|T O P I C R E V I E W|
|cspg||Some on this forum might be interested in this model by Gemini Jets: NASA's Boeing 747SP SOFIA (Stratospheric Observatory for Infrared Astronomy) planned for a December release.|
|cspg||A few notes: |
- can only be displayed "wheels down".
- you cannot see the telescope.
- and you need to buy the support stand separately! The manufacturer and retailer I bought it from should say so, one would think.
|jeffbassett||In the diecast airplane industry, it is normal for the no wheels up option as well not selling the stand. to give you a heads up. GeminiJets are all made the same way in their 1:400 scale line. Dragon does offer a wheels up option but it also has a large amount of plastic parts including the wings. They are the more unusual of the different types of companies out there. |
|NASA Glenn||Does anyone have Flight Miniatures 1:200 NASA SOFIA model? How does it look in person? |
This model represents the Stratospheric Observatory For Infrared Astronomy (SOFIA) which is the world's largest airborne observatory. SOFIA is a Boeing 747SP fitted with a German-built, 17-ton, 100-inch diameter (2.5 meter) infrared telescope in the rear of the aircraft.
quote: Brilliant! So it's just an SP with NASA markings?
Originally posted by cspg:
A few notes: you cannot see the telescope.
|cspg||Yup. But who can live without a B-747SP... |
|X-Plane Fan||The Flight Miniatures 1:200 NASA SOFIA model is more toy like than anything else. It's made of plastic, comes in a small box and you assembled the model yourself. All of the markings, including the telescope are printed on the plastic. If you find one for around $10 or less, pick it up. $29 seems a bit high for what you get.|
|cspg||Apparently there's a 1:200 version coming out from InFlight 200.|
|cspg||Picked up from the Flying Mule website: |
Inflight 200 IF747SP145 Larger scale than Gemini Jets' model but just as "bad" (fuselage is not open to see the telescope). Although the painting scheme is completely different.
Boeing 747SP Diecast Model
|PeterO||The InFlight 200 model shows the ex-United SP before conversion was started, so there wasn't a hole or door yet. There's a photo and description here.|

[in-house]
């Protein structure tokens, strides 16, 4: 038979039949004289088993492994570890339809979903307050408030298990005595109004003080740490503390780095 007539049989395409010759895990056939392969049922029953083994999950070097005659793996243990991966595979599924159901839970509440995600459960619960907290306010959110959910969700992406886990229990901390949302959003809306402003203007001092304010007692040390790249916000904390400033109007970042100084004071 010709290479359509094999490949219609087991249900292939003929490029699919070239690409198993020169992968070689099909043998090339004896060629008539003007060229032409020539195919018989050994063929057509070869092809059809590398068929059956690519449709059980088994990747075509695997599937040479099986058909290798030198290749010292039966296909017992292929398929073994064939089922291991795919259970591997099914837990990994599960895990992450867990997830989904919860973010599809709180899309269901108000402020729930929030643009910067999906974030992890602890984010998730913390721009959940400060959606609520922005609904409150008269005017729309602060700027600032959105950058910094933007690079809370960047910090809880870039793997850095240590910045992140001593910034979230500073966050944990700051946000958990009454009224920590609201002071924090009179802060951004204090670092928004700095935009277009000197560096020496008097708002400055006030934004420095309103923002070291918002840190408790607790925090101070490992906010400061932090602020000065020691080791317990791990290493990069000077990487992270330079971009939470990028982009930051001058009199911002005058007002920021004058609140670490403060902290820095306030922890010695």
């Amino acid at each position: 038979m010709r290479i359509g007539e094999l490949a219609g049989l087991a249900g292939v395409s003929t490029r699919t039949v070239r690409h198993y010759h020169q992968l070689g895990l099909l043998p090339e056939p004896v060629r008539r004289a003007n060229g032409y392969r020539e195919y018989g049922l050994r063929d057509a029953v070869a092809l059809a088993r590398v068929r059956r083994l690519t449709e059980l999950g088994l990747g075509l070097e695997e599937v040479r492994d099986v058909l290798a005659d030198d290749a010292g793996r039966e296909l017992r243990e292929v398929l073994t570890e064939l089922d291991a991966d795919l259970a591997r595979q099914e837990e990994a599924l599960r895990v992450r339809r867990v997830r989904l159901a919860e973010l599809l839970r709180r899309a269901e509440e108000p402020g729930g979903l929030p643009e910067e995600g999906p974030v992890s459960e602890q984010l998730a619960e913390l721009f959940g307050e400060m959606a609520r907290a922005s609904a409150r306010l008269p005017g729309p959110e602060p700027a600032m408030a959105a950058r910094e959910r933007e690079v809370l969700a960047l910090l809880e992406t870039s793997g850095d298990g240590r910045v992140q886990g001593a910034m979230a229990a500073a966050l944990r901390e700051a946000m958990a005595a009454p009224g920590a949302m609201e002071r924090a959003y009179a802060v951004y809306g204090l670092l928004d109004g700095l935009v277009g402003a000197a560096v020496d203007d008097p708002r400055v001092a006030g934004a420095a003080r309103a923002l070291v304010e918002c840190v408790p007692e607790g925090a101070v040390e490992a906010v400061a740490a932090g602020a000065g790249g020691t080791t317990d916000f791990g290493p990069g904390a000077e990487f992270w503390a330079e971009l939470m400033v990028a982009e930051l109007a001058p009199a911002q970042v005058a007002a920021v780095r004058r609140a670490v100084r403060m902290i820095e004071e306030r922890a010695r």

|cspg||I must say I fail to see the rationale (if there's one) to produce such model. It's just a standard 747 SP. Meanwhile, still waiting for a F-18 and T-38 NASA models at 1:72...|
|PeterO||The rationale is that collectors will buy them, and creating a new paint scheme on an existing mold costs the manufacturer relatively little. The airliner diecast market is at least an order of magnitude larger than the space-related diecast market. Most airliner collectors collect different liveries of the same aircraft. SOFIA served in at least 4 liveries: its United Airlines delivery colors; the new UA scheme; the ex-UA scheme shown by this model; and the SOFIA scheme.|
|cspg||I understand the manufacturer's point of view (kind of), but, phew, at $150/model, I'm glad I'm not collecting Spitfires, P-51 or any commercial airliner... |
|Philip||Search eBay, there are some great plastic snap models of SOFIA.|
|cspg||Plastic? Did you say plastic? I want (well, would like) a metal model. I have the Gemini jets one, so that's enough. Plastic... seriously... |
|cspg||The Inflight model is available, if you want to spend $150 on it.|
|Philip||Inflight model has the original colors, I prefer the current paint scheme. Here are my Airborne Observatories: KAO and SOFIA.|
|Danny VH||Great Stuff Philip!|
|Philip||The C-141 NASA KAO is an InFlight 200 diecast scale model.|
|cspg||Herpa is announcing a 1:500 version.|
quote: InFlight has a version with a different livery planned.
Originally posted by cspg:
Apparently there's a 1:200 version coming out from InFlight 200.
|sev8n||Roden has released an injection-molded kit of the C-141B in 1/144 scale. They may release the C-141A version later. Meanwhile Caracal Models has released a companion decal sheet that includes markings for NASA 714 C-141A if you are up for converting the B to an A.|
|cspg||Another model that I'm waiting for!|
We should make separate threads, the C-141 has nothing to do with the 747 or SOFIA, even though it has been used as an airborne observatory named Kuiper.